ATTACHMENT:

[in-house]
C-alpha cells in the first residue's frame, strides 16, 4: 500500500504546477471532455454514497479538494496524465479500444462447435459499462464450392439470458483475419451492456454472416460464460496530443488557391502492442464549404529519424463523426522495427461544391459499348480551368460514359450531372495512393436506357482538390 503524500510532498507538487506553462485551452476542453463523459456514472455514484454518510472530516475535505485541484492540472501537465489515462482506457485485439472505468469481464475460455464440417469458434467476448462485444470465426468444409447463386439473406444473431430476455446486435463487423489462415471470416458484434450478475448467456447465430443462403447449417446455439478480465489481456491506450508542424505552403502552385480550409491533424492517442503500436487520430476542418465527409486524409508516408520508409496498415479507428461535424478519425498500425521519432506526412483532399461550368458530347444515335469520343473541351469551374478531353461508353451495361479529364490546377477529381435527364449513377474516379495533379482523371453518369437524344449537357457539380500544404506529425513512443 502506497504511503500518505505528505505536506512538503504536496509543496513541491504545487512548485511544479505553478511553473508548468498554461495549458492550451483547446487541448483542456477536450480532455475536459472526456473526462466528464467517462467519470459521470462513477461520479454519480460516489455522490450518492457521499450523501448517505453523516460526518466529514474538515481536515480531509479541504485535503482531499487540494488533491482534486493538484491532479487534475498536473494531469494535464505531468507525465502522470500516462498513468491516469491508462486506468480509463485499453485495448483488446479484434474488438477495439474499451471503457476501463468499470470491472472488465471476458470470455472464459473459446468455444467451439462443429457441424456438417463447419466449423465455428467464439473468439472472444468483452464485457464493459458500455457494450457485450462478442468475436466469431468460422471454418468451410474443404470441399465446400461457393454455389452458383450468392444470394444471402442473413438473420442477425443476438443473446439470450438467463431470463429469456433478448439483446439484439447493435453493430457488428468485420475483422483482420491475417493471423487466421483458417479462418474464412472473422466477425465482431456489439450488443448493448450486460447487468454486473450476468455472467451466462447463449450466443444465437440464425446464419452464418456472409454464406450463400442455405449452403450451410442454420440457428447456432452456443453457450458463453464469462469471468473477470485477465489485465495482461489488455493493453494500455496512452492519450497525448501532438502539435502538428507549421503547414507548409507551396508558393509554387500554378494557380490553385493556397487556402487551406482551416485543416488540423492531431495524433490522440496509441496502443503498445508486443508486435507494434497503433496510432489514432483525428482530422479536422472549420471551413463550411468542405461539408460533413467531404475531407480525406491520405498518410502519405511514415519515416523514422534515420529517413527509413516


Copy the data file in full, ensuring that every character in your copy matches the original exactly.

[in-house]
C-alpha cells in the first residue's frame, strides 16, 4: 500500500504546477471532455454514497479538494496524465479500444462447435459499462464450392439470458483475419451492456454472416460464460496530443488557391502492442464549404529519424463523426522495427461544391459499348480551368460514359450531372495512393436506357482538390 503524500510532498507538487506553462485551452476542453463523459456514472455514484454518510472530516475535505485541484492540472501537465489515462482506457485485439472505468469481464475460455464440417469458434467476448462485444470465426468444409447463386439473406444473431430476455446486435463487423489462415471470416458484434450478475448467456447465430443462403447449417446455439478480465489481456491506450508542424505552403502552385480550409491533424492517442503500436487520430476542418465527409486524409508516408520508409496498415479507428461535424478519425498500425521519432506526412483532399461550368458530347444515335469520343473541351469551374478531353461508353451495361479529364490546377477529381435527364449513377474516379495533379482523371453518369437524344449537357457539380500544404506529425513512443 502506497504511503500518505505528505505536506512538503504536496509543496513541491504545487512548485511544479505553478511553473508548468498554461495549458492550451483547446487541448483542456477536450480532455475536459472526456473526462466528464467517462467519470459521470462513477461520479454519480460516489455522490450518492457521499450523501448517505453523516460526518466529514474538515481536515480531509479541504485535503482531499487540494488533491482534486493538484491532479487534475498536473494531469494535464505531468507525465502522470500516462498513468491516469491508462486506468480509463485499453485495448483488446479484434474488438477495439474499451471503457476501463468499470470491472472488465471476458470470455472464459473459446468455444467451439462443429457441424456438417463447419466449423465455428467464439473468439472472444468483452464485457464493459458500455457494450457485450462478442468475436466469431468460422471454418468451410474443404470441399465446400461457393454455389452458383450468392444470394444471402442473413438473420442477425443476438443473446439470450438467463431470463429469456433478448439483446439484439447493435453493430457488428468485420475483422483482420491475417493471423487466421483458417479462418474464412472473422466477425465482431456489439450488443448493448450486460447487468454486473450476468455472467451466462447463449450466443444465437440464425446464419452464418456472409454464406450463400442455405449452403450451410442454420440457428447456432452456443453457450458463453464469462469471468473477470485477465489485465495482461489488455493493453494500455496512452492519450497525448501532438502539435502538428507549421503547414507548409507551396508558393509554387500554378494557380490553385493556397487556402487551406482551416485543416488540423492531431495524433490522440496509441496502443503498445508486443508486435507494434497503433496510432489514432483525428482530422479536422472549420471551413463550411468542405461539408460533413467531404475531407480525406491520405498518410502519405511514415519515416523514422534515420529517413527509413516